As business top lines and bottom lines melted away across countries over the past 15 months due to financial overheating in the US economy, it became amply clear that no one will be spared the downside risks in a fast-globalising world of business. Businesses and companies went back to basics and started reviewing their business strategy not just to tide over the present crisis but also to look at how this could fundamentally change the way business is conducted in the future.
If boardroom discussions are anything to go by, competitiveness will not only be defined by the customer-focus and financial robustness of a company, it will also be necessary to reflect it in how the company leverages IT to seamlessly deliver the customer promise at a price point that is far below competition and yet focuses on delivering an appropriate solution for the customer need in a timely manner.
Developed economies where business and industry are at an advanced stage of adoption of IT at the enterprise level will face a challenge of unlearning and learning as the circumstances have changed. However, countries and corporate entities that are yet to adapt to a world that cannot breathe without IT, this is likely to pose a different challenge – one that does not need unlearning but is as daunting – a transformation of the businesses in particular and society in general to adapt to a world where low in IT is perhaps directly comparable to low on business returns. For businesses and countries in the Middle-East and Gulf, this appositely defines the nature of task at hand.
Previously, bolstered by high oil prices and a good investor response to various large-scale projects, the Middle East and Gulf grew by over 5.5 per cent between 2005 and 2008. Most of the countries here aggressively pursued economic diversification by launching large-scale projects as well as through human capital development in non-oil sectors like petrochemicals, construction, retail, tourism, banking and financial services and education.
They also implemented IT applications to traditional sectors like oil and gas to create efficiencies. However, even there the role of IT has not been completely strategic. This has left companies in the Middle East a few steps behind in the race for greater competitiveness that allows companies to introduce new products, set up more efficient distribution channels, improve service levels and enhance productivity.
Unfortunately, the recent recession has played havoc with the plans and projects for the region. Not only has it forced a fund crunch on expansion plans that these countries and businesses had before September 2008, but also put a serious strain on available resources for existing projects. Notwithstanding the fact that there was very little direct exposure of the sub-prime crisis on the Middle-East and Gulf economies, the inevitable domino effect did not spare the region – especially those countries where the financial systems are more integrated with global markets. In the region, thus, IT also suffered due to the recession at an early stage of adoption.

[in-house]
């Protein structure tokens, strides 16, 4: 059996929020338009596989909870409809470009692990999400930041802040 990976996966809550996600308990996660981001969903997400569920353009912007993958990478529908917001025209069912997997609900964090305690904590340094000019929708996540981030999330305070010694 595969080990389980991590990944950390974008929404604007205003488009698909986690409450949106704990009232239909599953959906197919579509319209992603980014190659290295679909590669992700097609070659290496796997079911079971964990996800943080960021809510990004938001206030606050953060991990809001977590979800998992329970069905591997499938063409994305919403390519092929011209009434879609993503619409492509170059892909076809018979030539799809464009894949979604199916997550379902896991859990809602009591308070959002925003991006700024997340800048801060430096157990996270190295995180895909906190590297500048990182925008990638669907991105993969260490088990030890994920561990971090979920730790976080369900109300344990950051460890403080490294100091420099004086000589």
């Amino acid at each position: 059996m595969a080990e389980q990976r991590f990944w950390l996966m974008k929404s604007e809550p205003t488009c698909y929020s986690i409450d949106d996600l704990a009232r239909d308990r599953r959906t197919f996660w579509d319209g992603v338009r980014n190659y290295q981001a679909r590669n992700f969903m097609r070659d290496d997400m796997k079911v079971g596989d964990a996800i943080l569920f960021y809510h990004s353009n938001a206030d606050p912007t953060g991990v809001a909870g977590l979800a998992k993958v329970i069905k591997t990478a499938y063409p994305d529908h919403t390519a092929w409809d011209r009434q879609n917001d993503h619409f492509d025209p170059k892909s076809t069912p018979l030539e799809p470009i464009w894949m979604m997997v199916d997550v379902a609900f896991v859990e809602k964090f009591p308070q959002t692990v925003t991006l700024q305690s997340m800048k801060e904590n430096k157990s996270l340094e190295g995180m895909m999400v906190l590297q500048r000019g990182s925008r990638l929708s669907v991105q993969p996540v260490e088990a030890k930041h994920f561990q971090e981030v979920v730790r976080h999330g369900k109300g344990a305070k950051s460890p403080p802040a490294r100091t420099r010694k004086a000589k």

It may be more useful to highlight some of the key areas where businesses and economies of the region may focus upon in 2010. Investments made in R&D in information technology for instance, need a substantial boost bucking the existing trend. At a societal level, most of the ICT infrastructure are still focused on information rather than transformation and this is true for businesses too. Thirdly, such a comparatively late development of IT focus has meant that the growth of the pool of skilled staff to deliver IT services too has been disproportionately stunted.
?Naturally, performance measurement of IT systems has not evolved in any significant manner. Often, IT-focused investments are directed towards communication and telecom solutions for the business. These need to change more fundamentally, in the process making the organisation more e-nabled. A 2001 Gartner estimate puts the IT investment in Middle-East at less than one per cent of GDP as compared to almost 11 per cent in the US and Canada and close to four per cent even in a relatively poor region like Asia-Pacific.
Although this kind of apathy towards IT has changed significantly in a few countries that pursued its adoption over the past five to seven years, it needs more concerted effort at the level of governments and businesses alike. The increased propensity towards adoption of enterprise-level IT solutions in the past few years is also encouraged by a clutch of key decision-makers attempting to bring in a societal change in their outlook towards IT.
In every business and business function in every part of the globe, today, IT is inseparable from the core business activities. Some of the customer-focused processes have evolved so far ahead with deployment of information technology that the traditional methods of retaining and enhancing existing customer bases as well as those for acquiring new customers are neither efficient nor scalable. In a recently conducted Gartner survey of CEOs from the US and the UK, 62 per cent of the respondents consider IT-enabled changes to be a key element of their post-recession business strategy. While no comparable figures were readily available for Middle East, the outcome undoubtedly underlines the thrust of the post-recession world in 2010.
Now is the time, therefore, for organisations in Middle East also to take a leap of faith in IT. Look at the brighter side of the ME context – even though some enterprises here may be a few steps behind their global counterparts, a late beginning in the technology game offers a great opportunity to leapfrog a few generations of developing technologies at a fraction of a cost. The choice is really ours.
- The writer is Senior Vice-President & Head of APAC-MEA markets, HCL Technologies. The views expressed are his own